Microbial spoilage is a broad term that refers to deterioration of food that is caused by micro- organisms, including yeast, mold and bacteria. Under the right conditions, microorganisms can grow or survive in almost all kinds of food products, including ubiquitous petfood ingredients, like meat products, animal fats and starches. The byproducts of microbial spoilage have been shown to have an impact on the palatability of pet food for both cats and dogs.
We performed two studies to test the impact of microbial spoilage on food palatability. The first study takes a direct approach by applying controlled amounts of biogenic amine solutions directly to the outside of kibble in order to evaluate the dosage of biogenic amines able to affect palatability. In the second study, poultry viscera was left untreated or treated with preservative either upon arrival or 24 hours after arrival. The different poultry viscera samples were then used to create palatants and were evaluated to determine the effect of preservation on microbiological counts and palatability.
Biogenic amines (BA) are byproducts of microbial spoilage that are produced by decarboxylation of free amino acids. The concentrations of some biogenic amines (tyramine, putrescine, and cadaverine) normally increase during the processing and storage of meat and meat products, whereas others (spermidine and spermine) decrease or remain constant.2 The freshness and quality of meat and meat products is therefore critical for the quality and, and potentially palatability, of the final petfood products.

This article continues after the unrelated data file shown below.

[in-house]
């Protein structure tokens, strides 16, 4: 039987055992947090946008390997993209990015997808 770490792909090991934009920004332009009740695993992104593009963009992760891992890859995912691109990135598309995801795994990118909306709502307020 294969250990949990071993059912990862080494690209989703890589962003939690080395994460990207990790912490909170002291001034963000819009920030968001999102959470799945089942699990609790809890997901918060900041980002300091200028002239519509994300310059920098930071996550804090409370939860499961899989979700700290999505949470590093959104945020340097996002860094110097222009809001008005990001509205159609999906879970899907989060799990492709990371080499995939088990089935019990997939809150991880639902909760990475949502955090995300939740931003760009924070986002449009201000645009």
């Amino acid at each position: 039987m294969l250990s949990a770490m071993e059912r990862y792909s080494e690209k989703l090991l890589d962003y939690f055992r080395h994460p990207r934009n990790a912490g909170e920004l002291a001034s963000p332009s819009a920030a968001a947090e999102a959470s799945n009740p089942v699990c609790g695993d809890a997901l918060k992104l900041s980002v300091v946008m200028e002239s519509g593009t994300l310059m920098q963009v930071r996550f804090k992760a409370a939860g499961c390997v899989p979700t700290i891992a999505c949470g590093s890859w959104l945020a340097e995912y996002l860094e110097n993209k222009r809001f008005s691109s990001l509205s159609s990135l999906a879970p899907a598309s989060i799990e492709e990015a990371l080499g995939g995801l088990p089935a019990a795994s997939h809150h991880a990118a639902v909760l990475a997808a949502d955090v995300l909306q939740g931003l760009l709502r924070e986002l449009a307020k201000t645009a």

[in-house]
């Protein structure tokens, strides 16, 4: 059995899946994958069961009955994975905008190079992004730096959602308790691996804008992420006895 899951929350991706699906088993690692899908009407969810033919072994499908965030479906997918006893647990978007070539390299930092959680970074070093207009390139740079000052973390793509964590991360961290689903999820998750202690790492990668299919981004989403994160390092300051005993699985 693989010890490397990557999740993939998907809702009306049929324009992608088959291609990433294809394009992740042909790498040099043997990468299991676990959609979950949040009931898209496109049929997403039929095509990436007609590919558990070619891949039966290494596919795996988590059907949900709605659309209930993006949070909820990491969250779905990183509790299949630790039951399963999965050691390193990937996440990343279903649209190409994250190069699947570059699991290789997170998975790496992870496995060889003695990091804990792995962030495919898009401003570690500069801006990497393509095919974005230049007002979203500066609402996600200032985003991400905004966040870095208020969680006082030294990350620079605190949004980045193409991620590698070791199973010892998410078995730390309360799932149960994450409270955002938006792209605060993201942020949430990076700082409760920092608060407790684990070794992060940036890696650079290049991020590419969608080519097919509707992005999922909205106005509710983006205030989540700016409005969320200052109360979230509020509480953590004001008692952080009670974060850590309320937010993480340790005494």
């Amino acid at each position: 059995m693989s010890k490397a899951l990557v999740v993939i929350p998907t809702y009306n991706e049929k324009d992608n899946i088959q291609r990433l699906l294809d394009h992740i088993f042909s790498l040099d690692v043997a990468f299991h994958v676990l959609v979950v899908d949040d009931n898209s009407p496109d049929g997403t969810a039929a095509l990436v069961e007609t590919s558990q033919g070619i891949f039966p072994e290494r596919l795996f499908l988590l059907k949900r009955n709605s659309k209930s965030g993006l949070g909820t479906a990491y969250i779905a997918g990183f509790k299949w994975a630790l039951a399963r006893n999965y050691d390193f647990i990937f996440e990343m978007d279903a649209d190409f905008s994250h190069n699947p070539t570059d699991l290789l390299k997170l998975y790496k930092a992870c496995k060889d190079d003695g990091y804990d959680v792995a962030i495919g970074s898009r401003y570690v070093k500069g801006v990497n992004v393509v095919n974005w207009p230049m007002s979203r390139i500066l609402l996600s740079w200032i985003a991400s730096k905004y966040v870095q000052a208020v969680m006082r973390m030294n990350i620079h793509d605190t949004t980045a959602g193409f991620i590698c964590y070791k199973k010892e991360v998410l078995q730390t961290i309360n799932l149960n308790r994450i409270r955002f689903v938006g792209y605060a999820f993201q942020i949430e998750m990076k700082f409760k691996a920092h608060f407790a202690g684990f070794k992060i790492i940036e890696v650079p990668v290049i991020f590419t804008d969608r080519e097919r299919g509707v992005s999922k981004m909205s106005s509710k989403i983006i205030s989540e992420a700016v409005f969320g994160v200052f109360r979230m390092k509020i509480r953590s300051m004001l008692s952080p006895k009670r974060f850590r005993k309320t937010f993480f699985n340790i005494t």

Even if the presence of biogenic amines in pet food could affect palatability, no data was available at the beginning of this study to fully evaluate this topic. The objective of this study was to determine the dosage of biogenic amines able to affect palatability in cats as well as in dogs, by treating selected standard diets with controlled amounts of biogenic amines of choice, respectively histamine, putrescine and cadaverine.
Palatability of treated cat food showed a negative impact for kibbles containing 300 ppm of putrescine, but the biogenic amine mixture didn’t show the same effect as the amine alone, see Figure 1. Further tests would be needed to determine the minimum threshold for negative palatability impact. Monitoring the level of putrescine in cat products could be a way to improve palatant efficacy and could lead to better performing products.
(NS: p > 0.05; *: 0.01 < p ≤ 0.05; **: 0.001 < p ≤ 0.01; ***: p ≤ 0.001)
Production of high quality pet food requires the use of good quality raw materials. The quality of common petfood raw materials, including animal protein meal and fresh or frozen meat or meat byproducts, depends of the freshness of the raw materials before processing and good preservation after processing. Unfortunately, in practical conditions it is very difficult to use fresh raw materials only in a processing plant.
The objective of this study was to evaluate the effect of preservation of poultry viscera on microbiological counts and on the palatability of a palatant made from poultry viscera with different preservative treatment times.
In order to evaluate the influence of poultry viscera treatments on palatant performance, ten palatants were created using the same formula, with the only variable being the treatment of the poultry viscera starting material. The ten palatant variations are listed in Table 1, grouped by variables that were tested head-to-head in palatability trials.
Palatability trials show that immediate treatment of viscera has a significant impact of palatability when palatants were prepared 24 to 48 hours after treatment. It is shown that the palatability effect of the addition of a preservative is limited when the viscera quality has already started to deteriorate.
1. Kemin Internal Document: SD-19-00018
2. Ruiz-Capillas C. and Jimenez Colmero F. (2004). Biogenic Amines in Meat and Meat Products. Critical Review in food science and Nutrition. 44: 488-499
3. Kemin Internal Document: SD-19-00022